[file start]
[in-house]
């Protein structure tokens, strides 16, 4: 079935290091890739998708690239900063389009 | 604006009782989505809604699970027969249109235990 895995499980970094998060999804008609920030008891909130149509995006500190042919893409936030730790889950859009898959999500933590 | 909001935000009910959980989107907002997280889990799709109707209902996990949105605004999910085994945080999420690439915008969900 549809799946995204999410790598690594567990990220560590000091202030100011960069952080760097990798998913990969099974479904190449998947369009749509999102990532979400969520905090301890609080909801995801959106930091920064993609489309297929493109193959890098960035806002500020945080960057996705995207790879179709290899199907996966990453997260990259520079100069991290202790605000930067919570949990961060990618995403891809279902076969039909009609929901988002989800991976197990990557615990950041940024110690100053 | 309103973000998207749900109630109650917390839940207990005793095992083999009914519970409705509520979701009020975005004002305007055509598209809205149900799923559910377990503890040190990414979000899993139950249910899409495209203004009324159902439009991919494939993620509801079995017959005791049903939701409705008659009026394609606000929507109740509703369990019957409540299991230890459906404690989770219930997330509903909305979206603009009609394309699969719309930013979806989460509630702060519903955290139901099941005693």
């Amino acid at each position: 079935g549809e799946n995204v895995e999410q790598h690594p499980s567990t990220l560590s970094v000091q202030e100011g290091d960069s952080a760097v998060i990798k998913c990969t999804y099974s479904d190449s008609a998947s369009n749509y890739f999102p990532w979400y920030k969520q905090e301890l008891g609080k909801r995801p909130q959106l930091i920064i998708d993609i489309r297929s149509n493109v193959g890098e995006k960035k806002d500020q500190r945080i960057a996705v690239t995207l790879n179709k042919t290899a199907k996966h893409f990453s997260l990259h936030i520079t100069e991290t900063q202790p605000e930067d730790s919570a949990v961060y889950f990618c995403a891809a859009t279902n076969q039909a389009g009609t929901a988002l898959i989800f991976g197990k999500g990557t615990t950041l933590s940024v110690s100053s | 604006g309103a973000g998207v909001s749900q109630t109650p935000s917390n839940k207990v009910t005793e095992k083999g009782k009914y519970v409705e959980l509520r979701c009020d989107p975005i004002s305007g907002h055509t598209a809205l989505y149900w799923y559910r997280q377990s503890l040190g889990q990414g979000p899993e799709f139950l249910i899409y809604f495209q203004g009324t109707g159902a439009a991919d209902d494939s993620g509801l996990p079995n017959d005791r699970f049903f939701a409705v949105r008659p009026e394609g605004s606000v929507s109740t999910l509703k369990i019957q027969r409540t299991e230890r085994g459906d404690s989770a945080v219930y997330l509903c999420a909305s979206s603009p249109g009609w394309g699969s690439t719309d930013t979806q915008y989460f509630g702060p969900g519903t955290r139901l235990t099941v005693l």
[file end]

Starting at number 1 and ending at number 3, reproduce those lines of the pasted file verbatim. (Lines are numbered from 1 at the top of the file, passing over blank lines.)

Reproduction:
[in-house]
């Protein structure tokens, strides 16, 4: 079935290091890739998708690239900063389009 | 604006009782989505809604699970027969249109235990 895995499980970094998060999804008609920030008891909130149509995006500190042919893409936030730790889950859009898959999500933590 | 909001935000009910959980989107907002997280889990799709109707209902996990949105605004999910085994945080999420690439915008969900 549809799946995204999410790598690594567990990220560590000091202030100011960069952080760097990798998913990969099974479904190449998947369009749509999102990532979400969520905090301890609080909801995801959106930091920064993609489309297929493109193959890098960035806002500020945080960057996705995207790879179709290899199907996966990453997260990259520079100069991290202790605000930067919570949990961060990618995403891809279902076969039909009609929901988002989800991976197990990557615990950041940024110690100053 | 309103973000998207749900109630109650917390839940207990005793095992083999009914519970409705509520979701009020975005004002305007055509598209809205149900799923559910377990503890040190990414979000899993139950249910899409495209203004009324159902439009991919494939993620509801079995017959005791049903939701409705008659009026394609606000929507109740509703369990019957409540299991230890459906404690989770219930997330509903909305979206603009009609394309699969719309930013979806989460509630702060519903955290139901099941005693």
């Amino acid at each position: 079935g549809e799946n995204v895995e999410q790598h690594p499980s567990t990220l560590s970094v000091q202030e100011g290091d960069s952080a760097v998060i990798k998913c990969t999804y099974s479904d190449s008609a998947s369009n749509y890739f999102p990532w979400y920030k969520q905090e301890l008891g609080k909801r995801p909130q959106l930091i920064i998708d993609i489309r297929s149509n493109v193959g890098e995006k960035k806002d500020q500190r945080i960057a996705v690239t995207l790879n179709k042919t290899a199907k996966h893409f990453s997260l990259h936030i520079t100069e991290t900063q202790p605000e930067d730790s919570a949990v961060y889950f990618c995403a891809a859009t279902n076969q039909a389009g009609t929901a988002l898959i989800f991976g197990k999500g990557t615990t950041l933590s940024v110690s100053s | 604006g309103a973000g998207v909001s749900q109630t109650p935000s917390n839940k207990v009910t005793e095992k083999g009782k009914y519970v409705e959980l509520r979701c009020d989107p975005i004002s305007g907002h055509t598209a809205l989505y149900w799923y559910r997280q377990s503890l040190g889990q990414g979000p899993e799709f139950l249910i899409y809604f495209q203004g009324t109707g159902a439009a991919d209902d494939s993620g509801l996990p079995n017959d005791r699970f049903f939701a409705v949105r008659p009026e394609g605004s606000v929507s109740t999910l509703k369990i019957q027969r409540t299991e230890r085994g459906d404690s989770a945080v219930y997330l509903c999420a909305s979206s603009p249109g009609w394309g699969s690439t719309d930013t979806q915008y989460f509630g702060p969900g519903t955290r139901l235990t099941v005693l």